Doctoral students wishing to apply should also provide an email from their supervisor
indicating support for their application.

Nominations close on 6 December 2019. Successful candidates will be notified in late
December.

For more information including selection criteria, see the attached PDF:

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CFP Medieval English Theatre Conference

Consumption, Performance, and Early Theatre, University of Wolverhampton・Saturday, 4 April 2020

Consumption involves the using up of a resource, whether through acts of imbibing or intake and acts of expenditure or through decaying or wasting away. Early performance relies on consumption, whether this takes the form of Eucharistic consumption accompanying liturgy; Eve’s sinful act of consumption that provided pretext and plot for urban biblical pageants; the use of performance to sell goods and medicines; the material goods required to create dramatic spectacle; the consumption of drink, ideas and time by spectators and performers; or the Tudor feasts that produced space for dramatic interludes. The Records of Early English Drama, with their lists of goods, payments and services, provide an archive of evidence for consumption practice. Yet acts of consumption in early drama are often fraught. Consumption is as often used to articulate doubt or mark characters and performance makers as morally dubious as it is to ensnare the senses of audiences. In a climate both preoccupied with material consumption at a global level and in which we, as researchers, theatre practitioners and teachers are frequently reminded that our labour is also consumer material, this conference seeks to examine how consumption is manifested, managed and questioned in early performance. Topics might include but are not limited to:

• The consumption of raw materials and/ or material culture in the production and performance of early drama
• Food or fasting in early performance; the morality, ethics and/or theology of consumption
• Economies of consumption in early performance
• Ritual performance and faith; inclusion and community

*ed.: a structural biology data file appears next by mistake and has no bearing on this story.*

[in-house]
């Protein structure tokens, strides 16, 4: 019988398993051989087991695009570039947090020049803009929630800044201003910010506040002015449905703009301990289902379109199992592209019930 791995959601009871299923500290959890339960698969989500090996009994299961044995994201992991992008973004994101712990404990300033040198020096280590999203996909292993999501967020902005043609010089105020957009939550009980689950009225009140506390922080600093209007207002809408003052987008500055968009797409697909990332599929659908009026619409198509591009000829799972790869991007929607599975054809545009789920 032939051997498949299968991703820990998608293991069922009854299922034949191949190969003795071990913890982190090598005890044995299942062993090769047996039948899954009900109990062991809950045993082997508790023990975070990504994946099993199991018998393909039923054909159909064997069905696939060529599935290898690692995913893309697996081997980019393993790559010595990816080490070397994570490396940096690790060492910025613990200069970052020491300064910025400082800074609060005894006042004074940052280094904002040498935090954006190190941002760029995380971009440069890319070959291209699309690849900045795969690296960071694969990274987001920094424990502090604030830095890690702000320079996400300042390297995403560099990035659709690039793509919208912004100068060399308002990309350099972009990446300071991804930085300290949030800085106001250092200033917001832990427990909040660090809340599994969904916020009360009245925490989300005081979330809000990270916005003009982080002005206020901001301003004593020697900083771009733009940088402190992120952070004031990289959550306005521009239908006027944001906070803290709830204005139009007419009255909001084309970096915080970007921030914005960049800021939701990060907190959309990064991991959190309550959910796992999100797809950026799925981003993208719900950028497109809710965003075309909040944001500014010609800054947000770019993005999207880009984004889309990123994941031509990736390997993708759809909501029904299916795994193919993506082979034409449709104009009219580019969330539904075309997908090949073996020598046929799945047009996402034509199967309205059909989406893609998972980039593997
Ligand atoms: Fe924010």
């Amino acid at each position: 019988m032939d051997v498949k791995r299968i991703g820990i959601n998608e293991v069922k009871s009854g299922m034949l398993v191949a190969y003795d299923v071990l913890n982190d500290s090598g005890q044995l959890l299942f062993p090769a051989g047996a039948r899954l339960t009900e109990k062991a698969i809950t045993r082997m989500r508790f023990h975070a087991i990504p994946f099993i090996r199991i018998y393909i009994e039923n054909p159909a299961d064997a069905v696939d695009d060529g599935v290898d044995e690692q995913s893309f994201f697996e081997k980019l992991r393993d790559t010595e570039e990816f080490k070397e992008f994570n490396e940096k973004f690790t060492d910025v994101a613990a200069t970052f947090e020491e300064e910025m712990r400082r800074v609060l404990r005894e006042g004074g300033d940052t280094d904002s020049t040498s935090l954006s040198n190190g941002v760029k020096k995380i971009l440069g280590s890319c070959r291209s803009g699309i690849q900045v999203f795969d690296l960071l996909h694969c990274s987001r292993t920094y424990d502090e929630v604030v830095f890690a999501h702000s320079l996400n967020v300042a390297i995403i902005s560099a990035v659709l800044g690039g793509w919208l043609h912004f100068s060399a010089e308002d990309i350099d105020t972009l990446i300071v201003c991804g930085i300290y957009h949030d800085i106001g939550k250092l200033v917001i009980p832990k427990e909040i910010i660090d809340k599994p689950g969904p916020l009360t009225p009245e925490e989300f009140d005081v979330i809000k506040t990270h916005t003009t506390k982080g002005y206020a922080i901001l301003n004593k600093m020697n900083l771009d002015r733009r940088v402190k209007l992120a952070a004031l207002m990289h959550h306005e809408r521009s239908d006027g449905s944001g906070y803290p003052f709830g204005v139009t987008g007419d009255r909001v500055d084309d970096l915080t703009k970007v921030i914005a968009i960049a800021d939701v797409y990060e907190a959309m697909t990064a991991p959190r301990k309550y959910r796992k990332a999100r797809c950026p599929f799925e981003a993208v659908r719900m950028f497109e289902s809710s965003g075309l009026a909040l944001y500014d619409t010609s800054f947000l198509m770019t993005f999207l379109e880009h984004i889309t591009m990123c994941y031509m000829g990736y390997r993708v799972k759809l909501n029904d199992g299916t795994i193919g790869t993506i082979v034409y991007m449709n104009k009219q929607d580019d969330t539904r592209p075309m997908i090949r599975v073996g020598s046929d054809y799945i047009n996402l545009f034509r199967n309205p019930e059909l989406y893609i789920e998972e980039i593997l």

• Subversive consumption, over-consumption and/or consumption as a source of ‘othering’
• Consumption, spectacle and the senses
• The consumption of play manuscripts and texts
• Critical reflections on the role of consumption within modern performances and broadcasts of early drama
• Critical reflections on the role of consumption in early drama pedagogy and/or research

We invite 300-word proposals from scholars at any stage of study or career, for 20 minute papers or roundtable sessions; please submit your proposals by 1 December 2019 to Daisy Black d.black3@wlv.ac.uk

On the day before the conference (Friday, 3 April 2020) there will be a Postgraduate and Early Career Symposium organised with the Early English Drama & Performance Network; more information about this will be posted soon.

Further details and registration information will be posted soon at Medieval English Theatre.

Bloomsbury Medieval Studies

Bloomsbury has recently launched a new interdisciplinary digital resource, Bloomsbury Medieval Studies. It brings together high-quality secondary content with visual primary sources, an exclusive new reference work and object images into one cross-searchable platform, to open up the medieval world for students and scholars across this rich field of study.

This unprecedented platform comprises content from Bloomsbury and other leading publishers in the field, including I.B. Tauris, Amsterdam University Press and Arc Humanities Press – as well as medieval maps from the British Library and newly digitized incunabula from Senate House Library.

Users will benefit from instant, searchable access to a new and exclusively commissioned reference work, the Encyclopedia of the Global Middle Ages. Written by an international group of scholars, it offers a non-Eurocentric approach with articles including:

– Thematic overviews of intellectual discourse, migration and trade systems
– Primary source analyses of Maya Civilization, Japan and Korean Kingdom of Silla
– Core Case Studies of queens and powerful women of the Middle Ages.

The platform also provides full digital access to over 150 eBooks– ranging from primary texts to research monographs, companions, primary source readers and more.

Interested in finding out more?
Bloomsbury Medieval Studies will be available for 30-day free trials and can be purchased on a perpetual access basis. If you would like to register interest in a trial, or have any questions about the product please contact Katie.Dean@bloomsbury.com.

The full press release including further details of resources available can be downloaded here.